Raising A Vegan Kid Could Soon Be Illegal In Italy. Here's What We Should Really Be Talking About

Raising A Vegan Kid Could Soon Be Illegal In Italy. Here's What We Should Really Be Talking About Hero Image
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It seems that the media cannot help but give the wrong message at the wrong time. You may have seen the recent headlines blasted around the web about a legislator in Italy who proposed making it illegal to raise a child on a vegan diet. (Her proposal came after a few isolated instances of some Italian parents not properly feeding their children a balanced vegan diet.)

The American Dietetic Association clearly states that "well-planned vegetarian diets are appropriate for individuals during all stages of the life cycle, including pregnancy, lactation, infancy, childhood, and adolescence, and for athletes." And yet the poor judgment by just a handful of vegan parents in Italy received enormous and inappropriate amounts of attention in the news.

Feeding children whole fruits, vegetables, whole grains, and legumes is a goal we should strive for — not punish.
 

This is not what the media should be focused on. There's a much bigger problem, of far more concern than the unfortunate health of one Italian child: the rate of obesity and poor nutrition in millions of children in the United States. This shocking problem should be the news that's making headlines everywhere. These are just some of the sobering statistics from the CDC that should slap us awake as a nation:

  • Among children ages 2 to 19 years, the prevalence of obesity is 17 percent and affects about 12.7 million children and adolescents.
  • The rate of obesity increases to 20.5 percent among 12- to 19-year-olds.
  • The prevalence of obesity among children and adolescents was higher among Hispanics (22.4 percent) and non-Hispanic blacks (20.2 percent) than among non-Hispanic whites (14.1 percent).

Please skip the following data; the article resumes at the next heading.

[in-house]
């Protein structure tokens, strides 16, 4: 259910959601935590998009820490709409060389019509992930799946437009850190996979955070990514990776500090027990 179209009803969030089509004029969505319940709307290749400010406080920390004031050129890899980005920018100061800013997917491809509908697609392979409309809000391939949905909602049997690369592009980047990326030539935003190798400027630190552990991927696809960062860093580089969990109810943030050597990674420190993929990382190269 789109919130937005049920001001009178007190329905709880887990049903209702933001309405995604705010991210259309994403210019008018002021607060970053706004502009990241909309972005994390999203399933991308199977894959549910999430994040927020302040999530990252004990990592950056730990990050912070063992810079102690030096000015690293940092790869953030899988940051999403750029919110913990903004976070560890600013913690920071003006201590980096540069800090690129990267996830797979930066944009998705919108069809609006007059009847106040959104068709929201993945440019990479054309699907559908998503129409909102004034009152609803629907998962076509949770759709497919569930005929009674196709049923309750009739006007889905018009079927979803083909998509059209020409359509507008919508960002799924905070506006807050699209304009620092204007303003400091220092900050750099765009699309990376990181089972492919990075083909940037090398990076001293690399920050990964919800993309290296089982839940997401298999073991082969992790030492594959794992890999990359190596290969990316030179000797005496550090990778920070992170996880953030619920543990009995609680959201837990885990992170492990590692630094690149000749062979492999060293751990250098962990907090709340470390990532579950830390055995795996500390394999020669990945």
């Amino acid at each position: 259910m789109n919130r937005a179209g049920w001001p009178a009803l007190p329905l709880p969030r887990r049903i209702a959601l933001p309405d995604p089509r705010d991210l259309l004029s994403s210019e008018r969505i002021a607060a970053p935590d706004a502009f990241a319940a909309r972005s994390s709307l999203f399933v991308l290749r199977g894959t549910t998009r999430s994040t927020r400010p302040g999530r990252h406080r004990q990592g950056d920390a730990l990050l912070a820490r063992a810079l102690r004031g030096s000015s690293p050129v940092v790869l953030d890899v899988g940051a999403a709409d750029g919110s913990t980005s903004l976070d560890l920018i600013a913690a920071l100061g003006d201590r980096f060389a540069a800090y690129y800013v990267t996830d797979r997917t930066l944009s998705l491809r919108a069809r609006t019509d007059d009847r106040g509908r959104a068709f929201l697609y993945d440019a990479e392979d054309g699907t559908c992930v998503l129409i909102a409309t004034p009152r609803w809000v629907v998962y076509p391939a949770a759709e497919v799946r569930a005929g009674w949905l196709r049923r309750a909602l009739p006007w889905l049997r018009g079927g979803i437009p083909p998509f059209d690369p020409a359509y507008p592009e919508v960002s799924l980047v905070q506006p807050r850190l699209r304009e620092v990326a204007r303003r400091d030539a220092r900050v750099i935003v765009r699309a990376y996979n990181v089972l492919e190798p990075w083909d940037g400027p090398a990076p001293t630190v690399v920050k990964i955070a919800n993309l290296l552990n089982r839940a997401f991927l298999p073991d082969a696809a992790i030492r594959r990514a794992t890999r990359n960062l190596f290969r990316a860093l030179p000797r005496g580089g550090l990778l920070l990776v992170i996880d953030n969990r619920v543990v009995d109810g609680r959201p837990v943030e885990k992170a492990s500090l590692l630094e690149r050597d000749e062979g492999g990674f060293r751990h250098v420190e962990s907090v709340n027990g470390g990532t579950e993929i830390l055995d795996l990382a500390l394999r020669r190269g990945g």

Plus, a new report about kids' heart health should further shock us into action, far more than the news from Italy. The American Heart Association measured ideal health in children by their adherence to seven key factors:

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  1. Not using tobacco products
  2. Maintaining a healthy body weight
  3. Getting at least 60 minutes of physical activity daily
  4. Eating a healthy diet
  5. Having a healthy cholesterol level
  6. Having a healthy blood pressure
  7. Having a healthy blood sugar level

What did they find? Nearly all the children in the study (about 91 percent) scored poorly on dietary measures. In fact, they discovered that American children ages 2 to 19 years old get the bulk of their daily calories from simple carbohydrates such as sugary desserts and beverages.

The findings on exercise weren't much better. Among 16- to 19-year-olds, the percentage meeting the recommended amount of physical activity was just 10 percent in boys and 5 percent in girls.

Was there any good news? The healthiest measure for children was blood pressure, with nearly all children in the ideal group. Most children also had ideal measurements for total blood cholesterol and blood sugar levels.

In response to the headlines from Italy, the Physicians Committee for Responsible Medicine and Neal Barnard, M.D., highlighted four advantages of plant-based diets for children, in the world of escalating childhood obesity. These include:

  1. Vegan diets are safe for all stages of life.
  2. Vegan diets are more likely to meet recommendations for servings of fruits and vegetables.
  3. Vegan diets promote healthier hearts, even in children.
  4. Vegan diets promote lower rates of type 2 diabetes mellitus.

Fortunately, the drama in Italy will die down, and already more rational voices are responding. Clearly, feeding children large amounts of whole fruits, vegetables, whole grains, and legumes is a goal we should strive for — not punish. While all parents have a responsibility to provide diverse and nutritious meals to children, the all-too-frequent feeding of hyperprocessed fast food to children is a far greater, but apparently not newsworthy, offense.